The target genes were categorized into BP, cellular component (CC), and molecular function (MF). The top 20 GO terms of the target genes predicted by the top three most down-regulated DE-miRNAs are shown in Figure S1. For the BP category, the candidate target genes were significantly enriched in regulation of transcription and regulation of macromolecule metabolic process. For the CC category, the candidate target genes were enriched in non-membrane-bounded organelle, and intracellular non-membrane-bounded organelle. For the MF category, the target genes were significantly enriched in nucleotide binding, purine ribonucleotide binding, ribonucleotide binding, and purine nucleotide binding.
As we can see, the target genes were enriched in several pathways, including pathways in cancer, regulation of actin cytoskeleton, and focal adhesion.
As shown in Figure S2, the target genes of the top three most upregulated DE-miRNAs in the BP category were significantly enriched in regulation of transcription and negative regulation of macromolecule metabolic process. The target genes in the CC category were significantly enriched in membrane-enclosed lumen, organelle lumen, and intracellular organelle lumen. The target genes in the MF category were significantly enriched in DNA binding and nucleotide binding. KEGG pathway analysis showed that the target genes were significantly enriched in pathways in cancer, cell cycle, and endocytosis.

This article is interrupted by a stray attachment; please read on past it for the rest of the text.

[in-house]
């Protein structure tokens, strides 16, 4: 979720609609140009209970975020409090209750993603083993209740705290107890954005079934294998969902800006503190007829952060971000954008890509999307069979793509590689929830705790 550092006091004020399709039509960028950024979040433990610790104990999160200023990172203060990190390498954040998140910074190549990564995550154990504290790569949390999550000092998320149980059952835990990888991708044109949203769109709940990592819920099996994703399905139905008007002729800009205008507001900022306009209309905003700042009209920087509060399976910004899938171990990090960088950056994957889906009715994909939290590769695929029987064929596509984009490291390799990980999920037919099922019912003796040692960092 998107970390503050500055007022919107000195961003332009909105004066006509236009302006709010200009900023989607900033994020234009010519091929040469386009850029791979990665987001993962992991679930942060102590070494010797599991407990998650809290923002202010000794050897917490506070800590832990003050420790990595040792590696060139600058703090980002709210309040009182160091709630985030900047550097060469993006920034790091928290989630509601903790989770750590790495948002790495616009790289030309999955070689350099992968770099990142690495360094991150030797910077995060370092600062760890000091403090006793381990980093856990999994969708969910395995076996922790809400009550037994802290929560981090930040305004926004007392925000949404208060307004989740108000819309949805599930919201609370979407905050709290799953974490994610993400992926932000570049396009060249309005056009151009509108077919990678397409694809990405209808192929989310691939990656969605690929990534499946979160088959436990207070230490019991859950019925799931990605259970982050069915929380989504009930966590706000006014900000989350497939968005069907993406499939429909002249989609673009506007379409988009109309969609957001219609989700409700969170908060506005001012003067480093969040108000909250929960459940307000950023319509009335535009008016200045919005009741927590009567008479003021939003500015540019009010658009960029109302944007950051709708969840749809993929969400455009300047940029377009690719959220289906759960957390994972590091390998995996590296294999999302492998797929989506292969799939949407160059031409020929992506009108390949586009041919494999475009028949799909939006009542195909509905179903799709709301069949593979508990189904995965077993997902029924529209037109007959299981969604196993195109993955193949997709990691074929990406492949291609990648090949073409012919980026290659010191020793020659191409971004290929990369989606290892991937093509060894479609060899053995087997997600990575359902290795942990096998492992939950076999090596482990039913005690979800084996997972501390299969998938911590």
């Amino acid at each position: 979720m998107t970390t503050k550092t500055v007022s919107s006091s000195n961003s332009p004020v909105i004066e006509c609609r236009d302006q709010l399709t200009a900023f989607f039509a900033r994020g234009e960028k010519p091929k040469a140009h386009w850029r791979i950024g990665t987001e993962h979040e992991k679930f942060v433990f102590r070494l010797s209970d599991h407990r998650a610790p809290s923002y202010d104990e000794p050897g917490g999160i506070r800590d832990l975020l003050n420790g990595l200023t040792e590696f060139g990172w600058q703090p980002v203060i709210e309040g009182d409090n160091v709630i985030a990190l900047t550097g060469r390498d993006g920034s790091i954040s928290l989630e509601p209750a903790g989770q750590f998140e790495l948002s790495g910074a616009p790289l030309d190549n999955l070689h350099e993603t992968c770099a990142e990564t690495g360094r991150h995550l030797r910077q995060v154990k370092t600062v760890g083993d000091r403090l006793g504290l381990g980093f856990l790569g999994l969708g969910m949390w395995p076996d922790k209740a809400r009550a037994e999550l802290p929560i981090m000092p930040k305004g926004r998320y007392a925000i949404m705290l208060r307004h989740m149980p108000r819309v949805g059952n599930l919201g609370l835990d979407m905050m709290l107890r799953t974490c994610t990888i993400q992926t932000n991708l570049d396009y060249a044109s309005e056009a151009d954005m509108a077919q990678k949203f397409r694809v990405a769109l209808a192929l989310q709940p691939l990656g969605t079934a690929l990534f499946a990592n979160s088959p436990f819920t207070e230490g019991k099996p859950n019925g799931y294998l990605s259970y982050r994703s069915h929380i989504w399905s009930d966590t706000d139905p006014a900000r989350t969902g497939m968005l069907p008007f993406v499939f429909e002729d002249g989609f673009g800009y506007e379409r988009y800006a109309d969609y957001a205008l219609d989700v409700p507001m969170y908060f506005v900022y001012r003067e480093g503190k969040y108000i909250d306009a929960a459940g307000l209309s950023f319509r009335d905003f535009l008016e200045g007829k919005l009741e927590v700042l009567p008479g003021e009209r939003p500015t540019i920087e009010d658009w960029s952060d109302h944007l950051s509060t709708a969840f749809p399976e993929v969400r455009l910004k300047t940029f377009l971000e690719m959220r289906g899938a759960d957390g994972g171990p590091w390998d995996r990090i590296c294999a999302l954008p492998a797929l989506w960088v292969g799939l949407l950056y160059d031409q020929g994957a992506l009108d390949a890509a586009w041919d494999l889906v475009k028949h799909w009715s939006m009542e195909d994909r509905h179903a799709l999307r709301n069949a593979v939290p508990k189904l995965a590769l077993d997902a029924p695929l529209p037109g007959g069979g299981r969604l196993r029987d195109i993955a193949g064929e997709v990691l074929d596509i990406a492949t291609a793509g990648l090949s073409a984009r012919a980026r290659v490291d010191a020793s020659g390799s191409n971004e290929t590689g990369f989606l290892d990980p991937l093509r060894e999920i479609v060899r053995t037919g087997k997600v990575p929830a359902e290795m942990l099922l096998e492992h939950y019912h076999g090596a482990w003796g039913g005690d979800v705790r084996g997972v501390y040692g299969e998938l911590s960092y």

PPI network and miRNA-target network
The candidate target genes of the three most down-regulated and up-regulated DE-miRNAs were mapped into the STRING database to construct the PPI network and identify hub genes using the Cytoscape software. As shown in Table 2, the top 20 hub nodes were determined according to degree. For the target genes of the three most down-regulated DE-miRNAs, the top 20 hub genes were ACTB, CDK6, DICER1, CCNE1, CDKN1B, CCND3, BCL2L1, ATM, CREBBP, BIRC5, CDH2, ABL1, CCNF, BUB1, CCNE2, ACTN1, CD44, AGO1, AXIN1, and AGO2, among which ACTB showed the highest node degree (degree =29). For the target genes of the three most up-regulated DE-miRNAs, the top 20 hub genes were MYC, STAT3, HSP90AA1, CDKN1A, HSPA4, SMAD3, DICER1, FOXO3, CYCS, SMAD2, CDKN1B, CCNA2, BCL2L11, DNMT1, KDM6B, AGO2, AGO1, AURKB, YWHAB and HSP90B1, among which MYC showed the highest node degree (degree =58).
The interactive relationships between the top 20 hub genes according to degree are shown in Figure 2.
As shown in Figure 3A, miR-218-5p was the most important miRNA in the regulatory network of the three most down-regulated miRNAs, regulating 16 of the 20 hub genes. miR-148a-3p was the most important up-regulated miRNA genes in the regulatory networks of the three most upregulated miRNAs (Figure 3B), regulating 17 of the 20 hub genes. These results indicate the important regulatory roles of miR-218-5p and miR-148a-3p in the development of GB.
Expression levels of target genes in the UALCAN database